Behavior and Nature of the Horse
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Permanent Link: http://ufdc.ufl.edu/IR00001417/00001
 Material Information
Title: Behavior and Nature of the Horse
Physical Description: Fact Sheet
Creator: Johnson, Nancy A
Publisher: University of Florida Cooperative Extension Service, Institute of Food and Agriculture Sciences, EDIS
Place of Publication: Gainesville, Fla.
Publication Date: 1989
Acquisition: Collected for University of Florida's Institutional Repository by the UFIR Self-Submittal tool. Submitted by Melanie Mercer.
Publication Status: Published
General Note: "Date first printed August 1965. Date revised June 1989."
General Note: "section 1 of 14 of 4HHSG01, which supersedes CO 201,"
 Record Information
Source Institution: University of Florida Institutional Repository
Holding Location: University of Florida
Rights Management: All rights reserved by the submitter.
System ID: IR00001417:00001


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NAME_________________________________________________________________________________________ ADDRESS_____________________________________________________________________________________ CLUB_________________________________________________________________________________________ 4-H HORSE PROGRAM HORSE SCIENCE This educational material has been prepared for 4-H use by the Cooperative Extension Services of the U.S. Department of Agriculture and State Land-Grant Universities in cooperation with the National 4-H Council and the American Quarter Horse Association. Trade or brand names used in the publications are used only for the purpose of educational information. The information given herein is supplied with the understanding that no discrimination is intended and no endorsement of products or breeds of horses by the Federal Extension Service or State Cooperative Extension Services is implied, nor does it imply approval of products or breeds of horses to the exclusion of others which may also be suitable. This material was originally published by the National 4-H Council, 7100 Connecticut Avenue, Chevy Chase, Maryland 20815. Programs and educational materials of National 4-H Council are available to all persons regardless of race, color, sex, age, religion, national origin or handicap. Council is an equal opportunity employer.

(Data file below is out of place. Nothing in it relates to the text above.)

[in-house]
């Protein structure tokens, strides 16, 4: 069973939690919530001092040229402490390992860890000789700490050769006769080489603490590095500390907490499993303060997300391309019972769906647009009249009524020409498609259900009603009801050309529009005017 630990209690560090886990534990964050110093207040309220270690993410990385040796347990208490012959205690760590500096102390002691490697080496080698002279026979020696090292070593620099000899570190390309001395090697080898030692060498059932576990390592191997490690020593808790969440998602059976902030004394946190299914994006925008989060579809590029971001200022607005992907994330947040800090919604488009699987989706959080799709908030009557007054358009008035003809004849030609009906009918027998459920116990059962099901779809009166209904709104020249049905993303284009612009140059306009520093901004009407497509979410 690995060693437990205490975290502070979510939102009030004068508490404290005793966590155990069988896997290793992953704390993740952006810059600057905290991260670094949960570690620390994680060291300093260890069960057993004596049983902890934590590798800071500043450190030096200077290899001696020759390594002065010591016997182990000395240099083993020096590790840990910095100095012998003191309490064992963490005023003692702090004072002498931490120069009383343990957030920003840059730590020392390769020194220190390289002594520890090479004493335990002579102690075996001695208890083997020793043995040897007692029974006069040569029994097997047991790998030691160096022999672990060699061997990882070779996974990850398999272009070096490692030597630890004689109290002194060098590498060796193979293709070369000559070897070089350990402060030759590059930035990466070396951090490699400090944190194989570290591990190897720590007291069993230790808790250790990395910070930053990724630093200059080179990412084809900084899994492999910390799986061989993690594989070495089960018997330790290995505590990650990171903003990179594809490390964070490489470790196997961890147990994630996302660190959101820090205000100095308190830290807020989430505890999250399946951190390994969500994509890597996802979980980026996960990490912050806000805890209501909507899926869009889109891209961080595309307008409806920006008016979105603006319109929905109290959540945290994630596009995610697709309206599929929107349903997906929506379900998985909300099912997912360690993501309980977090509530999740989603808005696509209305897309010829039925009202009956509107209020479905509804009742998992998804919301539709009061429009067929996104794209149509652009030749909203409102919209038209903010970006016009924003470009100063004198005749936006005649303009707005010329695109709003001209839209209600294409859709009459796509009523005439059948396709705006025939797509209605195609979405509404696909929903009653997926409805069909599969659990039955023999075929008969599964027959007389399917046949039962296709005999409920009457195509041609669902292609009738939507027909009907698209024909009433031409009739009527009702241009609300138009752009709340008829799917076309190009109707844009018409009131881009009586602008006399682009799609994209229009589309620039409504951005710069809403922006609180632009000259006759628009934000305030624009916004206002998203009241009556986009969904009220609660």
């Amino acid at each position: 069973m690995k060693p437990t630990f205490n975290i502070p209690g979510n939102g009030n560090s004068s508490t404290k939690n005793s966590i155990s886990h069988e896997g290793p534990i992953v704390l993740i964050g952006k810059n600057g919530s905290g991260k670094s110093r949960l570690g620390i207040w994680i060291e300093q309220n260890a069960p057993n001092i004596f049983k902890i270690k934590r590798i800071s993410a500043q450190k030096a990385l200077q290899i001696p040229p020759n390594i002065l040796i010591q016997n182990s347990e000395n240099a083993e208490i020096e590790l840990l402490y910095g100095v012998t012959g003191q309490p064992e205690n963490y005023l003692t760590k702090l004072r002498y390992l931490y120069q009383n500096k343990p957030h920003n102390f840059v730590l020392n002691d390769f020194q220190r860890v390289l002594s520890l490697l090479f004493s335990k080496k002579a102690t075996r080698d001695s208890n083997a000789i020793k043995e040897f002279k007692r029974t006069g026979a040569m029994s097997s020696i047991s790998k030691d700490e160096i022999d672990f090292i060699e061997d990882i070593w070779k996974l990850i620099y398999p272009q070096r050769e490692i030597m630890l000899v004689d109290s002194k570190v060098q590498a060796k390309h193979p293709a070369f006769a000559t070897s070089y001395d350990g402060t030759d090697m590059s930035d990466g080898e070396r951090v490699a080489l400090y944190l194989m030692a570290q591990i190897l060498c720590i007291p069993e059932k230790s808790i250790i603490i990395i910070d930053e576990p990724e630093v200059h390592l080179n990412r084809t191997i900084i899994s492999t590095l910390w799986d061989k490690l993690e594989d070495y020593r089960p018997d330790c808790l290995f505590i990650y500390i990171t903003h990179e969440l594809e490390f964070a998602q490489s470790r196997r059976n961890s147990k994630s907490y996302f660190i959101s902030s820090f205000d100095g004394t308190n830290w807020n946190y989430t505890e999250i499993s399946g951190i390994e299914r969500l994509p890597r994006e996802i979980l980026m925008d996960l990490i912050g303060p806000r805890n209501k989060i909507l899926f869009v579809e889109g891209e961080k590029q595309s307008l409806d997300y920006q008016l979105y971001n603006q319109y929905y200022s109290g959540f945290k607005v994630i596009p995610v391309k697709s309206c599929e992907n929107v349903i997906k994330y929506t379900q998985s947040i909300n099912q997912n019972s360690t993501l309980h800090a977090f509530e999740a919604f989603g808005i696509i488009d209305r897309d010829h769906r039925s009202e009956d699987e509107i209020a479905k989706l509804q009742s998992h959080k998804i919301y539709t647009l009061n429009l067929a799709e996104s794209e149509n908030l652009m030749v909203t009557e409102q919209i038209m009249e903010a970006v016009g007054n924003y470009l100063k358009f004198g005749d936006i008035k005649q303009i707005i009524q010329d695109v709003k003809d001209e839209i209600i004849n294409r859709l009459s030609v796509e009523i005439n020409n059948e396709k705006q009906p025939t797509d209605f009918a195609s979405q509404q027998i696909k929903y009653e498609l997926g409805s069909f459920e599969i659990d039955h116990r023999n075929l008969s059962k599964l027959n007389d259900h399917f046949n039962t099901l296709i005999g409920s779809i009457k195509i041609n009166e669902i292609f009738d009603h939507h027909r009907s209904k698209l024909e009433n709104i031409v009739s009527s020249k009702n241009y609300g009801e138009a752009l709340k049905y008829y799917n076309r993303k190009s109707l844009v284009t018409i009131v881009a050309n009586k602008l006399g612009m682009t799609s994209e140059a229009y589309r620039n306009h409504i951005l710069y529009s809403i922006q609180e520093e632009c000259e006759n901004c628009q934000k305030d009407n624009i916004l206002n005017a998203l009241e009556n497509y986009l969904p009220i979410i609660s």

Horse Science: Behavior and Nature of the Horse Pa g e 3June 1989 Since the time of ancient civilizations, the horse has servedFossil r emains have definitely established that the horse man well. He was first a war machine and that was his principaloriginated in North America beginning with eohippus. There may role until World War II. Likewise, the modern age has alsohave been an earlier five-toed ancestor but no fossil remains have relieved him of heavy duty as a beast of burden. But, the horse isso far been found. not yet about to be turned out to pasture. He is now serving man inThe third and final stage in the evolution of the horse into his a greater way than ever before as a means of recreation and escapepresent form (equus) also took place in North America but this from pressure and tension of present-day living. This greatspecies completely died out for reasons yet unknown. Fortunately, versatility is possessed only by the horse because of his (1)some of the population escaped to Asia during the Ice Age (about anatomical structure and function, (2) speed and endurance, andone million years after eohippus) by way of what may have been (3) fear of being hurt. The combination of these characteristics hasa land bridge in the Bering Strait area between Alaska and Siberia. made it possible for man to obtain performance from the horse farIt was, therefore, in Asia and Europe that the horse completed his beyond what is possible with any other animal.development and was domesticated. He did not return to North Century.ORIGIN OF THE HORSEThe horse had his beginning about 58 million years ago. His original home was in what is now the Great Plains area of North America. He evolved in three stages into his present form. The original ancestor (eohippus) was only about 12 inches high with four toes on each front foot and three toes each on each hind foot. He had a short neck, even teeth and was well-adapted to living in a forested and swampy environment. As the earth underwent geologic changes, the horse evolved into his second stage (mesohippus). Here he became larger (about 24" high), developed longer legs with only three toes on each foot. The middle toe was the largest. He also developed teeth suitable for grazing on the prairie and greater speed and endurance for finding forage and water and for protection and survival. These changes resulted from gradual adjustment to changing surroundings over millions of years. America until brought here by the Spaniards in the Sixteenth An important point is not how the horse developed into his present form but why. Besides having to go further in search of feed and water the horse also had to be able to run further and faster to escape his enemies. The horse is not the fastest animal on foot but possesses great endurance. The horse is, therefore, a creature of the open country and, to this day his first reaction to any strange or frightening object or situation is to panic and run away. This great fear of the unusual, plus the speed and endurance he has developed at the gallop, has made the horse a most valuable animal to man. But, it has also made him one of the most dangerous. Unlike a bull or lion, the horse seldom attacks directly. In an instant of fright, he can become completely unreliable and even pay no attention to his own safety. It might, therefore, be said that the modern horse must depend on man for his safety. The name eohippus or dawn horse is derived from the Greek word eos meaning dawn. The word horse comes from the Anglo-Saxon word hors meaning swiftness.ARABIAN QUARTER HORSE